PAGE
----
But that happy little chorus of self-castigation inspired a reaction: a gritty, angry, stubborn realization: I’m still trying.

Slog Practice

First used in 1824 (according to Merriam-Webster), the word slog has two meanings:

  1. To hit hard, beat.
  2. To plod (one’s way) perseveringly especially against difficulty.

And you know what? Both work fine for my mood today. The slog is what you use when you’re inching your way towards daylight, when you don’t have the wherewithal to revel in long lists of your successes. You put your head down, and you move slightly further ahead in the mud. Your world may feel like it’s been reduced to a flat plane of cold, slippery mud, and you can’t do anything but claw your way forward elbow by elbow…but by God, you will leave a deep trail of elbow-prints in the mud behind you.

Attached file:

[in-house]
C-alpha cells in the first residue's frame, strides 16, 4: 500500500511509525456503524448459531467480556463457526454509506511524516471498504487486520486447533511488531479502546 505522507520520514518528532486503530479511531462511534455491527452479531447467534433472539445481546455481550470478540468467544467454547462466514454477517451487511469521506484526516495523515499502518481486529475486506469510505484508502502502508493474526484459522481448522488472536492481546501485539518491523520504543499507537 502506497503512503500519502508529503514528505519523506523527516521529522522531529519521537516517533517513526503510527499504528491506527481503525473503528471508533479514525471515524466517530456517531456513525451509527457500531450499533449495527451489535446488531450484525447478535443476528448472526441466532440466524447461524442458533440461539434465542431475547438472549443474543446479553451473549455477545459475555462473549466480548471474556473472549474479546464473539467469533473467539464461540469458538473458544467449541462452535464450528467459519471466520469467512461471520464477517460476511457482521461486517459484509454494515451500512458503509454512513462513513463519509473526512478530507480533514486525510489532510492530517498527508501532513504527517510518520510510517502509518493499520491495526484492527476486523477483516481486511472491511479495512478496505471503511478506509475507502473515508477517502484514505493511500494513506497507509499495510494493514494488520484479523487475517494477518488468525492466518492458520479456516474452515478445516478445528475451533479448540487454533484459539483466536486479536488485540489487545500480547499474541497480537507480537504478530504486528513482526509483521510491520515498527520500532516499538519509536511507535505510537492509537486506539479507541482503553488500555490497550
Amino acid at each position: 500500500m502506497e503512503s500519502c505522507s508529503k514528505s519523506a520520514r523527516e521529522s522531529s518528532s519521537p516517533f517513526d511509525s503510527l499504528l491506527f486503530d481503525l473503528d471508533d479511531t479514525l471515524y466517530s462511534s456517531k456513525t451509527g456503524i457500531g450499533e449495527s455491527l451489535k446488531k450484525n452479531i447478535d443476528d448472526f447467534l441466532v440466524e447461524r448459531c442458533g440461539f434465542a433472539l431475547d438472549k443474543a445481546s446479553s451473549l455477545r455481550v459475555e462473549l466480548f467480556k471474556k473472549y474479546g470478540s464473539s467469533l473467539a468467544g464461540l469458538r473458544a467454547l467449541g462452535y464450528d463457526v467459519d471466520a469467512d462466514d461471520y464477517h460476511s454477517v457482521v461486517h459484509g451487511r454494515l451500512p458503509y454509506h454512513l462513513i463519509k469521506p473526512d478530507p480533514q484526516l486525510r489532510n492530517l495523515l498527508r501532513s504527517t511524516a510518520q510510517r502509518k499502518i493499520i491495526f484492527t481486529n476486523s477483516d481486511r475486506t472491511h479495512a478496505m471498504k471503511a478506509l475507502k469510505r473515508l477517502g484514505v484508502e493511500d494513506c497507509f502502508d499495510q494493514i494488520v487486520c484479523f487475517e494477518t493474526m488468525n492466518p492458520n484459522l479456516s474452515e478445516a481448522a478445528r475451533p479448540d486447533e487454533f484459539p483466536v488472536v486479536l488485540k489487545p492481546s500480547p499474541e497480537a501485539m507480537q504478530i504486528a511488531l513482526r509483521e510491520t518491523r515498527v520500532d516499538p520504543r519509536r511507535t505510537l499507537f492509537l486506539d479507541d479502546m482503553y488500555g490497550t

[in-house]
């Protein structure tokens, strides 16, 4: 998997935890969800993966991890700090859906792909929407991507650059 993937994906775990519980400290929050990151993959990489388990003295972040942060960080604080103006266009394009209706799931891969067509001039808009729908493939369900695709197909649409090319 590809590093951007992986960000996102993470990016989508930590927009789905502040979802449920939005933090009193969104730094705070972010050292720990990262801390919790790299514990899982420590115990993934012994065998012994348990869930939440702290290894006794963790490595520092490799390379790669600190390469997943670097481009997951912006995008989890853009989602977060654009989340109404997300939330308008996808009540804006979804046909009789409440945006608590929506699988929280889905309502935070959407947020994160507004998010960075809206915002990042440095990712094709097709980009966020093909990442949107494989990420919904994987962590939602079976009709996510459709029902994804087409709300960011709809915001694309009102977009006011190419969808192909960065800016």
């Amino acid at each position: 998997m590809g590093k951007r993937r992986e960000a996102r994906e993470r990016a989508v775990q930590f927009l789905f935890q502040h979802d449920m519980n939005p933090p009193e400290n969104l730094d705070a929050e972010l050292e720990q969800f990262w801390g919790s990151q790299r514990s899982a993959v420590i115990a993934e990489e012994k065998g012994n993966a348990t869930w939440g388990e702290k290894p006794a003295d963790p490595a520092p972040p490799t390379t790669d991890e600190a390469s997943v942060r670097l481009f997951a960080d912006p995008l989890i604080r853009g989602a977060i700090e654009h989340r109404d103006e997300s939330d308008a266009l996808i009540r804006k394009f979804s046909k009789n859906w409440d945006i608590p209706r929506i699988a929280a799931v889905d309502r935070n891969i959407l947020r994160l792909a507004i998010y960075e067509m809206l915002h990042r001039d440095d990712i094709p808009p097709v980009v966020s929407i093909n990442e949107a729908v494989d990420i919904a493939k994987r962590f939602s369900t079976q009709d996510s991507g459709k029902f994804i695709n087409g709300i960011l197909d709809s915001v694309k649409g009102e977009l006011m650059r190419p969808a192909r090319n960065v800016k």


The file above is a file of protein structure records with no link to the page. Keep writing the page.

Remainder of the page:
I’ve been in situations like the one pictured above, and there is something interesting about it that I think can be misinterpreted from the picture. I can’t speak for the soldier in the muck up there, but you see how he’s looking ahead? You might think that he’s “got his eye on the prize” or somesuch.

In my experience, that’s not how it works. Yeah, you look up, just to make sure you’re roughly headed in the right direction, but if you’re in a position where you gotta slog, you don’t really think that far ahead. It’s  that foot of mud in front of you and the process of transforming it into the foot of mud behind you that really occupies your attention. Whatever goal you originally had when you first stepped into the muck isn’t going to help in the slog; that’s not a big picture thing.

Instead, you simply slog for the sake of slogging. You can forget entirely about why you started the journey in the first place; doesn’t matter, you just keep moving. Inch by inch, forward. You slid back? Doesn’t matter; keep slogging. Somebody dropped a rock in front of you? Doesn’t matter; slog to the left, slog to the right, until the rock isn’t in front of you any more, then keep slogging forward.